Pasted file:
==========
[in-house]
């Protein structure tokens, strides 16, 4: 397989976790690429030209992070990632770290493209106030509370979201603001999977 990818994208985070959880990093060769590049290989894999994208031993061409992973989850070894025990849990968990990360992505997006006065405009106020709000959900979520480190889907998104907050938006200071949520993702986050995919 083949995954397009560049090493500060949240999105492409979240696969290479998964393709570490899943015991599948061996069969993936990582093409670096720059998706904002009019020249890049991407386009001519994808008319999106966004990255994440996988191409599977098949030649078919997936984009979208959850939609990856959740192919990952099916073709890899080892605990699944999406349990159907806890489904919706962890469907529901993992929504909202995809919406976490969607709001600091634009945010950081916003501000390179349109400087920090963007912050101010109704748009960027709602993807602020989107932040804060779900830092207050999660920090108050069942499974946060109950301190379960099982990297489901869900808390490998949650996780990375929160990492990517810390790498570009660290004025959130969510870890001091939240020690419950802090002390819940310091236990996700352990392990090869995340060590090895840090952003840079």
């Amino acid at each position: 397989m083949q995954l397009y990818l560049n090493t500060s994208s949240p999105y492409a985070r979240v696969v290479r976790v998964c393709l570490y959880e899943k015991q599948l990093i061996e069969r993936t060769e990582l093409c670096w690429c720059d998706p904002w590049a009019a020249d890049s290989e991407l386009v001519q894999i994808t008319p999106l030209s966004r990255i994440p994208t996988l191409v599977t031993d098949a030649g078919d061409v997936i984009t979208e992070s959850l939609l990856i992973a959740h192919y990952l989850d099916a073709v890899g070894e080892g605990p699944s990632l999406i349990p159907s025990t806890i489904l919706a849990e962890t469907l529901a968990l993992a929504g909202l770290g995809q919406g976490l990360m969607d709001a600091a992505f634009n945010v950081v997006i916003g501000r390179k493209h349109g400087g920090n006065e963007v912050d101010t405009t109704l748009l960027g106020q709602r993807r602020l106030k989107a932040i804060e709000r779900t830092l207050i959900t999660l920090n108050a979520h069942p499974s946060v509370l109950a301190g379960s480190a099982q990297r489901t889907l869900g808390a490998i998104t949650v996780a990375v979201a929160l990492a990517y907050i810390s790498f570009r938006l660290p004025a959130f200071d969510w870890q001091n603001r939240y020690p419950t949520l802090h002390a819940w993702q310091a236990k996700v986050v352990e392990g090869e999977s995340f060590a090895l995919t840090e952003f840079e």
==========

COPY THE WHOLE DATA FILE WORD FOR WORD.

[in-house]
């Protein structure tokens, strides 16, 4: 397989976790690429030209992070990632770290493209106030509370979201603001999977 990818994208985070959880990093060769590049290989894999994208031993061409992973989850070894025990849990968990990360992505997006006065405009106020709000959900979520480190889907998104907050938006200071949520993702986050995919 083949995954397009560049090493500060949240999105492409979240696969290479998964393709570490899943015991599948061996069969993936990582093409670096720059998706904002009019020249890049991407386009001519994808008319999106966004990255994440996988191409599977098949030649078919997936984009979208959850939609990856959740192919990952099916073709890899080892605990699944999406349990159907806890489904919706962890469907529901993992929504909202995809919406976490969607709001600091634009945010950081916003501000390179349109400087920090963007912050101010109704748009960027709602993807602020989107932040804060779900830092207050999660920090108050069942499974946060109950301190379960099982990297489901869900808390490998949650996780990375929160990492990517810390790498570009660290004025959130969510870890001091939240020690419950802090002390819940310091236990996700352990392990090869995340060590090895840090952003840079």
């Amino acid at each position: 397989m083949q995954l397009y990818l560049n090493t500060s994208s949240p999105y492409a985070r979240v696969v290479r976790v998964c393709l570490y959880e899943k015991q599948l990093i061996e069969r993936t060769e990582l093409c670096w690429c720059d998706p904002w590049a009019a020249d890049s290989e991407l386009v001519q894999i994808t008319p999106l030209s966004r990255i994440p994208t996988l191409v599977t031993d098949a030649g078919d061409v997936i984009t979208e992070s959850l939609l990856i992973a959740h192919y990952l989850d099916a073709v890899g070894e080892g605990p699944s990632l999406i349990p159907s025990t806890i489904l919706a849990e962890t469907l529901a968990l993992a929504g909202l770290g995809q919406g976490l990360m969607d709001a600091a992505f634009n945010v950081v997006i916003g501000r390179k493209h349109g400087g920090n006065e963007v912050d101010t405009t109704l748009l960027g106020q709602r993807r602020l106030k989107a932040i804060e709000r779900t830092l207050i959900t999660l920090n108050a979520h069942p499974s946060v509370l109950a301190g379960s480190a099982q990297r489901t889907l869900g808390a490998i998104t949650v996780a990375v979201a929160l990492a990517y907050i810390s790498f570009r938006l660290p004025a959130f200071d969510w870890q001091n603001r939240y020690p419950t949520l802090h002390a819940w993702q310091a236990k996700v986050v352990e392990g090869e999977s995340f060590a090895l995919t840090e952003f840079e």